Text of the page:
Among the new conditions, Henry is barred from setting foot on the Schlitterbahn property in KCK.

Court documents claim Henry took his longtime girlfriend there after business hours.

Details of Henry’s latest arrest for drug possession and hiring a prostitute emerged during the revocation hearing inside a Wyandotte County courtroom Wednesday and in court documents.

Henry was charged in Johnson County, Kansas, with possession with intent to distribute methamphetamines, possession of drug paraphernalia, knowingly hiring a person selling sexual relations and illegal possession of prescription drugs.

According to court documents, Henry was arrested by Merriam, Kansas, police July 13 at the Drury Inn with 61.3 grams of meth, 18 hypodermic needles, and 16 Xanax.

Court records claim Henry agreed to pay a human trafficker $400 for the services of a prostitute.

The records say he paid $240 in cash, and made up the difference with 10 all-day passes to Schlitterbahn.

In court documents, Kansas Assistant Attorney General Adam Zentner argues, "Henry was willing to grant an alleged human trafficker free access to a water park that attracts families with children, and especially teenaged girls. Jeff Henry's practices made it easier for a potential human trafficker to gain access to the young women attending and working at Schlitterbahn."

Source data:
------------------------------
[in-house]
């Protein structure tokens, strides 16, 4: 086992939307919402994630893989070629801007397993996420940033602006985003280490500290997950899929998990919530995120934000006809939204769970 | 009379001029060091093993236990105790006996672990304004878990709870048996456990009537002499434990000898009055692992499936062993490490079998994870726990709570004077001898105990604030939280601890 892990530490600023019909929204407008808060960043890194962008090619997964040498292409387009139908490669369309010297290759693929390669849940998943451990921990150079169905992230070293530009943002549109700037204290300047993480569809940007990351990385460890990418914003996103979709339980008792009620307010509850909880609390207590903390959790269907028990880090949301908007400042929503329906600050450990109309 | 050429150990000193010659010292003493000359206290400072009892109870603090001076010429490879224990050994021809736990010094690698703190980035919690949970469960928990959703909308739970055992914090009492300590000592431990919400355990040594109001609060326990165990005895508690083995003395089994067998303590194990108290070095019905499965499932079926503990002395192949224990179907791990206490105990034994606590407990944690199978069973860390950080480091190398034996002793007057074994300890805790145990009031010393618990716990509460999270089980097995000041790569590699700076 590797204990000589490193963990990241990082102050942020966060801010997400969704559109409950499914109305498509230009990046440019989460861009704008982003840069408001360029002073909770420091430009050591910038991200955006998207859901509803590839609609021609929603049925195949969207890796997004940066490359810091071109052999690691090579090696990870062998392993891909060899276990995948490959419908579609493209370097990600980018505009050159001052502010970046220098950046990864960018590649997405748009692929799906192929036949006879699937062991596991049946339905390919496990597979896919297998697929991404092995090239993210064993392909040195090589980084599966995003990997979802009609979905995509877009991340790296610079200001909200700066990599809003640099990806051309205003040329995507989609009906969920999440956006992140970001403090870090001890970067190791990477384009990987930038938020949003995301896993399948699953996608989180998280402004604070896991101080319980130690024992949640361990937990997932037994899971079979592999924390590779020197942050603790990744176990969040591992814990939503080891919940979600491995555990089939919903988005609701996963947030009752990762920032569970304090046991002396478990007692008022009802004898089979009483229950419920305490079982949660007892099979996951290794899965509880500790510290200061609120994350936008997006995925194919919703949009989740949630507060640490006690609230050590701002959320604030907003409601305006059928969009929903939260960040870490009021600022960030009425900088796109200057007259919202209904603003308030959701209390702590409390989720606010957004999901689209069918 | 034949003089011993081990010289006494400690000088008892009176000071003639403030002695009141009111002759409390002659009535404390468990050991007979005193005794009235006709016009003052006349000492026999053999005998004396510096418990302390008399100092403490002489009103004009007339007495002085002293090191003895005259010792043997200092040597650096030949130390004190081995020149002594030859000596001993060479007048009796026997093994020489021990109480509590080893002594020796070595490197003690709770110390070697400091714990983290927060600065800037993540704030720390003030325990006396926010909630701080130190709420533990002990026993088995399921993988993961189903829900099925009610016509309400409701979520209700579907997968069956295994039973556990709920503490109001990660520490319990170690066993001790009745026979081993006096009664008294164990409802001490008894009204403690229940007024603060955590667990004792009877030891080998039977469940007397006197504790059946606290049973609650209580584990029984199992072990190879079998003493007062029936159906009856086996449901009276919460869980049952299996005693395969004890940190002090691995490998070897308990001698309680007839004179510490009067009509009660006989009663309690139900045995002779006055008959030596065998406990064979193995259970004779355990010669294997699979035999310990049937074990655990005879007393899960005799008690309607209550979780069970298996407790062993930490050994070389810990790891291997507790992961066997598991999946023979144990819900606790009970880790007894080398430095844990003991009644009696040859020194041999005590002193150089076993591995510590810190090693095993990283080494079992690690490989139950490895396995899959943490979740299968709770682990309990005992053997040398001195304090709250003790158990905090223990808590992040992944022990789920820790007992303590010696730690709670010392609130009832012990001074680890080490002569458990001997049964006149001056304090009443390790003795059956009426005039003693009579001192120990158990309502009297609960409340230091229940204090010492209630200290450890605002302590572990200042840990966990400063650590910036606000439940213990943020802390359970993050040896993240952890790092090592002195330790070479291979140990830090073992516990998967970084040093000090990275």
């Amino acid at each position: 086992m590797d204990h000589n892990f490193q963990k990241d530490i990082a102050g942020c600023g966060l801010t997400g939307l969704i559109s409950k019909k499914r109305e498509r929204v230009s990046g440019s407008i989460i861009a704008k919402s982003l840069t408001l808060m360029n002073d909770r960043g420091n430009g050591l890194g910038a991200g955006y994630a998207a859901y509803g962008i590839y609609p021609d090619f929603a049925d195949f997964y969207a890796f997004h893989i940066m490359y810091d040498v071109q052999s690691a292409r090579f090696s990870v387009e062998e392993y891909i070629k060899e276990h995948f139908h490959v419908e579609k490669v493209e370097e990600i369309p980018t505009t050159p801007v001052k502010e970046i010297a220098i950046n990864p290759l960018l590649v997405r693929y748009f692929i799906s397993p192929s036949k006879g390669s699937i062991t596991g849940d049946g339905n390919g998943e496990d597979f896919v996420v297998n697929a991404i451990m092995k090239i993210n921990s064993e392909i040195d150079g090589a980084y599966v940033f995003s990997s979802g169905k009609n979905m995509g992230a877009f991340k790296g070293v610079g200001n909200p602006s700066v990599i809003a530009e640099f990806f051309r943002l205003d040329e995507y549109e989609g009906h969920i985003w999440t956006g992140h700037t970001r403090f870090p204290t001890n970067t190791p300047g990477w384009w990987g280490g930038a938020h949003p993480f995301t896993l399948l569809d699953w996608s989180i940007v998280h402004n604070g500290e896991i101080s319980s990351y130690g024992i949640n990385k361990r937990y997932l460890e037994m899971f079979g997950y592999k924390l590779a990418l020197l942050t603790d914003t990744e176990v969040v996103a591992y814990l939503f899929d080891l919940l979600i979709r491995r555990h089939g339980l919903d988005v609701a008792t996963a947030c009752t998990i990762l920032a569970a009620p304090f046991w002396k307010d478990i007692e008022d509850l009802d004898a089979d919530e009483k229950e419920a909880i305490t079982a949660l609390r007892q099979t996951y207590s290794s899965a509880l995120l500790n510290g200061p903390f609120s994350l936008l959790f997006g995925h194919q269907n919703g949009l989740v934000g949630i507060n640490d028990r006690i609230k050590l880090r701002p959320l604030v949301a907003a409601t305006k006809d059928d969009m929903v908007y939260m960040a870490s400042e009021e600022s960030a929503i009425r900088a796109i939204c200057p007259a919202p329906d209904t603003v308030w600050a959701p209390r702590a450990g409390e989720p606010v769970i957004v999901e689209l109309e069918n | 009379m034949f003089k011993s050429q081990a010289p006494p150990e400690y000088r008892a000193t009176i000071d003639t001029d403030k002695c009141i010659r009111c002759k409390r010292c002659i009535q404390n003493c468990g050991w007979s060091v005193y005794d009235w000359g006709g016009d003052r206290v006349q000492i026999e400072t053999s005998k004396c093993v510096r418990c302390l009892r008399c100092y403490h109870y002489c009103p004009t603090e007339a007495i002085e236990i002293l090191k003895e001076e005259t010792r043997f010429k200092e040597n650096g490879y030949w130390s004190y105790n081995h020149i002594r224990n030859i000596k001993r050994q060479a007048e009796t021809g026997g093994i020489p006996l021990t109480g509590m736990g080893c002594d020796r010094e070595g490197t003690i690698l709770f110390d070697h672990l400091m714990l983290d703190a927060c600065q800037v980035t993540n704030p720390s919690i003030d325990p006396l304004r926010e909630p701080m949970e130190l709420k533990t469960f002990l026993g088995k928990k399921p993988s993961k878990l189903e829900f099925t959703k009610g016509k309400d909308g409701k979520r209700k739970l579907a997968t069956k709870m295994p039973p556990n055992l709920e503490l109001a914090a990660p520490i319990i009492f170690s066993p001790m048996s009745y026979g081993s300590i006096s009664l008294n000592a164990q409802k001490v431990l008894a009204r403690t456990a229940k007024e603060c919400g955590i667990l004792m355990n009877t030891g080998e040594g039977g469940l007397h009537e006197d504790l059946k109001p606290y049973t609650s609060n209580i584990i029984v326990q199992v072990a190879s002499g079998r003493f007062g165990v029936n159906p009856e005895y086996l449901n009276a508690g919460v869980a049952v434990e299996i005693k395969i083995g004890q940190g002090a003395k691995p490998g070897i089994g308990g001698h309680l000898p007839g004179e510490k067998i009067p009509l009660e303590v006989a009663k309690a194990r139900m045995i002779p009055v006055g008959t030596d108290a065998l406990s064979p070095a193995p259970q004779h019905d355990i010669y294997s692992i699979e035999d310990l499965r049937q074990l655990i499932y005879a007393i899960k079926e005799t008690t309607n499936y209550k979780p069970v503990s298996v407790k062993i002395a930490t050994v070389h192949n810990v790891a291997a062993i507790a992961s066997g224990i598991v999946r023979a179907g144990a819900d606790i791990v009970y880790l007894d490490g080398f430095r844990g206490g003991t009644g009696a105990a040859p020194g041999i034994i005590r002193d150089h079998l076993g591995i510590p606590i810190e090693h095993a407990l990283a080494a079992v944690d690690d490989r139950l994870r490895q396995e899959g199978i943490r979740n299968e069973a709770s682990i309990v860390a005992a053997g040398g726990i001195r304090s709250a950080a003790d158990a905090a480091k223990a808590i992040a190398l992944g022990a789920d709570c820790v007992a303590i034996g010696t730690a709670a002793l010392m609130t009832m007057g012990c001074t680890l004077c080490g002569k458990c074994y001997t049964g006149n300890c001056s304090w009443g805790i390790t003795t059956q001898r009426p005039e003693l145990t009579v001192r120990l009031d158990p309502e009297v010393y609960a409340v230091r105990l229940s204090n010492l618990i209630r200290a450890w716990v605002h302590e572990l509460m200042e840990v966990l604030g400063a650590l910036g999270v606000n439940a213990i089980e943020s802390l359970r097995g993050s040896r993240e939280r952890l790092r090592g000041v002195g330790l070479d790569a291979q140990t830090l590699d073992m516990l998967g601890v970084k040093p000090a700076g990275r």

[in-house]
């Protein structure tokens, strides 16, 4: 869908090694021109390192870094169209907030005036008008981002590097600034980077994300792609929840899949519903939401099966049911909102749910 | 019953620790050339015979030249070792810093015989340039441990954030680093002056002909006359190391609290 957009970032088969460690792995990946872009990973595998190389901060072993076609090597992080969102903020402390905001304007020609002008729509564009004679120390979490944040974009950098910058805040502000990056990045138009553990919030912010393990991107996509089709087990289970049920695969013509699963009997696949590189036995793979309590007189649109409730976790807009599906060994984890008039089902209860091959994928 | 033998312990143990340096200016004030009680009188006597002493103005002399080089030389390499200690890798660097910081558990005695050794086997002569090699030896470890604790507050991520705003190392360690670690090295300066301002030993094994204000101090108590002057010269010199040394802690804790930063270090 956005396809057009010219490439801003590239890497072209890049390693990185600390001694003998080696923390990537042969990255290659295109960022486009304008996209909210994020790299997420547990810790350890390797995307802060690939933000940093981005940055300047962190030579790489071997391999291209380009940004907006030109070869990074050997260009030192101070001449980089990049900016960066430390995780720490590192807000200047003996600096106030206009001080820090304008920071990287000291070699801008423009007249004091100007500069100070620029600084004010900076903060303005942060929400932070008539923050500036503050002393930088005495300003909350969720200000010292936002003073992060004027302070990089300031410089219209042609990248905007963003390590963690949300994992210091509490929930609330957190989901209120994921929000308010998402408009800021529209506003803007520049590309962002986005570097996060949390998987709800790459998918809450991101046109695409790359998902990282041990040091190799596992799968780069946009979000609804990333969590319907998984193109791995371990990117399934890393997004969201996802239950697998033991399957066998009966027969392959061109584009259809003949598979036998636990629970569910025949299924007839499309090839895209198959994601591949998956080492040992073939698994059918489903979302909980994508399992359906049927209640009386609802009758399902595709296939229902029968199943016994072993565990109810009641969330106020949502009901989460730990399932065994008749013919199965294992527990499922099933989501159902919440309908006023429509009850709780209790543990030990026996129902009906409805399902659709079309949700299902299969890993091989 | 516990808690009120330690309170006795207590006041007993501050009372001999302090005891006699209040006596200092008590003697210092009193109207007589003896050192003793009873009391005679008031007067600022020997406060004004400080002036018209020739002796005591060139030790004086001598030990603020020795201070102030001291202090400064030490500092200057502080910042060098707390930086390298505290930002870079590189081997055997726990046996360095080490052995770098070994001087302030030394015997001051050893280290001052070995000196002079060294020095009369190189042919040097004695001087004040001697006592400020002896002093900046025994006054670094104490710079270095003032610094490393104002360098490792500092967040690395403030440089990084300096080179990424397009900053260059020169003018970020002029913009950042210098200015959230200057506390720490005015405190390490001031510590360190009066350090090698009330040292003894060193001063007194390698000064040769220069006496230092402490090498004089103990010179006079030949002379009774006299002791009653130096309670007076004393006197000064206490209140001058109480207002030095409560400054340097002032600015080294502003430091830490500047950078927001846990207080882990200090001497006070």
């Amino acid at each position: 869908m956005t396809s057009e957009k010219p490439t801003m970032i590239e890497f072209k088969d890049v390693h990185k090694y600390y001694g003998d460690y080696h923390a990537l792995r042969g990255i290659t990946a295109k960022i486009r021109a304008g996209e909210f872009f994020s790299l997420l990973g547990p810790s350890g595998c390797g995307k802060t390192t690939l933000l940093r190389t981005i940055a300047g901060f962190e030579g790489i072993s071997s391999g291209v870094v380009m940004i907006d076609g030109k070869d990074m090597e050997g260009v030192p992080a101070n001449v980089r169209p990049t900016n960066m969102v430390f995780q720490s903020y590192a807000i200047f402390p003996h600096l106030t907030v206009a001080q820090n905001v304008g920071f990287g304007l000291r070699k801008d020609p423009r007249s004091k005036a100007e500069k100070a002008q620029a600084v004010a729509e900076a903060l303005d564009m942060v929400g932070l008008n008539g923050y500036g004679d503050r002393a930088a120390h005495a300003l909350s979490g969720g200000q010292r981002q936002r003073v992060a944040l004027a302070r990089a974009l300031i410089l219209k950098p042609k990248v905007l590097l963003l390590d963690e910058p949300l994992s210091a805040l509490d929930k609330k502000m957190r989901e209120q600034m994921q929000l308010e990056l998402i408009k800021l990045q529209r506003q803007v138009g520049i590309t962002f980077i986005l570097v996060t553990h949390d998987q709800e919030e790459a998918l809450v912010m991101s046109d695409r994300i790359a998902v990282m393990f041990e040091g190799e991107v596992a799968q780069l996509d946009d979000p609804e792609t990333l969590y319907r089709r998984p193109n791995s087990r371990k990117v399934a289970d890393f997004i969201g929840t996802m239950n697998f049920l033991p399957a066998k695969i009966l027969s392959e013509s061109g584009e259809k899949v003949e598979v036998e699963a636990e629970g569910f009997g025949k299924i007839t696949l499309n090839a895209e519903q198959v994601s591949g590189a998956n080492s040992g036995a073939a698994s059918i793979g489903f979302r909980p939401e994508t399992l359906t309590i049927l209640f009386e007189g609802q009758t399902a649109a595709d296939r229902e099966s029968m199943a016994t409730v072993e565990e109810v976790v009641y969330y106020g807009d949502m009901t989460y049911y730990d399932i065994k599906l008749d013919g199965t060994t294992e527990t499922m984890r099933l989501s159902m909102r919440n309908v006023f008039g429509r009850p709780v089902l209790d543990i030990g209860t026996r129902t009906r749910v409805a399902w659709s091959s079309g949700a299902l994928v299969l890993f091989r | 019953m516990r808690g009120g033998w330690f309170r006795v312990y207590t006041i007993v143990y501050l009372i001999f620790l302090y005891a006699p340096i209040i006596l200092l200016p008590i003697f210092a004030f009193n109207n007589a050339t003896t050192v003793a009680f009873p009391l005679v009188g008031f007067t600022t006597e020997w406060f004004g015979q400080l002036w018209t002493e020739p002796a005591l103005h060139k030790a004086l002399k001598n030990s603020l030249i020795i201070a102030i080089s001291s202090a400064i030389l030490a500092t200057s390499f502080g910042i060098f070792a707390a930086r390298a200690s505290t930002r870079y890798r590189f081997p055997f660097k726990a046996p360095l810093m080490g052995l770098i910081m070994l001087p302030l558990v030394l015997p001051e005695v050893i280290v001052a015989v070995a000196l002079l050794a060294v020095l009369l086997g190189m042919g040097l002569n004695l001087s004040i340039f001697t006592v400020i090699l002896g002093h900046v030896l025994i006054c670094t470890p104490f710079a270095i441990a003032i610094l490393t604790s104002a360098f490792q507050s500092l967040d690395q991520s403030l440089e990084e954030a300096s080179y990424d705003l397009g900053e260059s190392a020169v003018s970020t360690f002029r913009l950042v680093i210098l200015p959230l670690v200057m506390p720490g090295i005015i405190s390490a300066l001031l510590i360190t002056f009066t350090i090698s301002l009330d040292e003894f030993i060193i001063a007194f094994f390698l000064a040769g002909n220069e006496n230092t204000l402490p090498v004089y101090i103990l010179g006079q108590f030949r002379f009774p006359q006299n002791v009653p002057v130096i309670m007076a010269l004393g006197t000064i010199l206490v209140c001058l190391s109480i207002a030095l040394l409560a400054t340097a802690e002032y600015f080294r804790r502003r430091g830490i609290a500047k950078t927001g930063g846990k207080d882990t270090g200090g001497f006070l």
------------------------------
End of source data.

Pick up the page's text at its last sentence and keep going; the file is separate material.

The court documents also claim Henry may have tried to engage in a longer term relationship with the prostitute or human trafficking victim.

The documents say Henry told his longtime girlfriend the prostitute was traveling with him as his sex slave. 

In exchange, she would receive a $50,000 to $100,000 condo as part of the agreement as long as she did whatever Henry wanted.

The human trafficking victim told police she injected Henry and his girlfriend's necks with meth at Henry's request.

The 41 Action News Investigators asked Henry's Texas-based attorney Ron Barroso if Henry has a drug problem both in April and on Wednesday and received two different answers.

"He's got two marijuana convictions, two misdemeanor marijuana convictions, one that happened 12 years ago and another one that happened about 20 years ago, that's it. So no, he does not have a marijuana problem," Barroso said in April.